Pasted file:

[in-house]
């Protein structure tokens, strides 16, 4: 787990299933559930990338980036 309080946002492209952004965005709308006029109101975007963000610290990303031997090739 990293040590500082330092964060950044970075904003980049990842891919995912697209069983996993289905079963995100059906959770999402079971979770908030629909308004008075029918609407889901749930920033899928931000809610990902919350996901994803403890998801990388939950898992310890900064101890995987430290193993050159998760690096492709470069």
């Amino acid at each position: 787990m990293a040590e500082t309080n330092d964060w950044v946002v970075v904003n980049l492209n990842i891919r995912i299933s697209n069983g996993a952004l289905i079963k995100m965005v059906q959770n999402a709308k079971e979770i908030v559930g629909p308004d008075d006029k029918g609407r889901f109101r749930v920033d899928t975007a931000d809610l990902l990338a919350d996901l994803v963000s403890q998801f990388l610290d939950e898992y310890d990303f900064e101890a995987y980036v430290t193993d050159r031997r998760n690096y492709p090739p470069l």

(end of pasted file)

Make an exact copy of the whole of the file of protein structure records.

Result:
[in-house]
């Protein structure tokens, strides 16, 4: 787990299933559930990338980036 309080946002492209952004965005709308006029109101975007963000610290990303031997090739 990293040590500082330092964060950044970075904003980049990842891919995912697209069983996993289905079963995100059906959770999402079971979770908030629909308004008075029918609407889901749930920033899928931000809610990902919350996901994803403890998801990388939950898992310890900064101890995987430290193993050159998760690096492709470069």
């Amino acid at each position: 787990m990293a040590e500082t309080n330092d964060w950044v946002v970075v904003n980049l492209n990842i891919r995912i299933s697209n069983g996993a952004l289905i079963k995100m965005v059906q959770n999402a709308k079971e979770i908030v559930g629909p308004d008075d006029k029918g609407r889901f109101r749930v920033d899928t975007a931000d809610l990902l990338a919350d996901l994803v963000s403890q998801f990388l610290d939950e898992y310890d990303f900064e101890a995987y980036v430290t193993d050159r031997r998760n690096y492709p090739p470069l």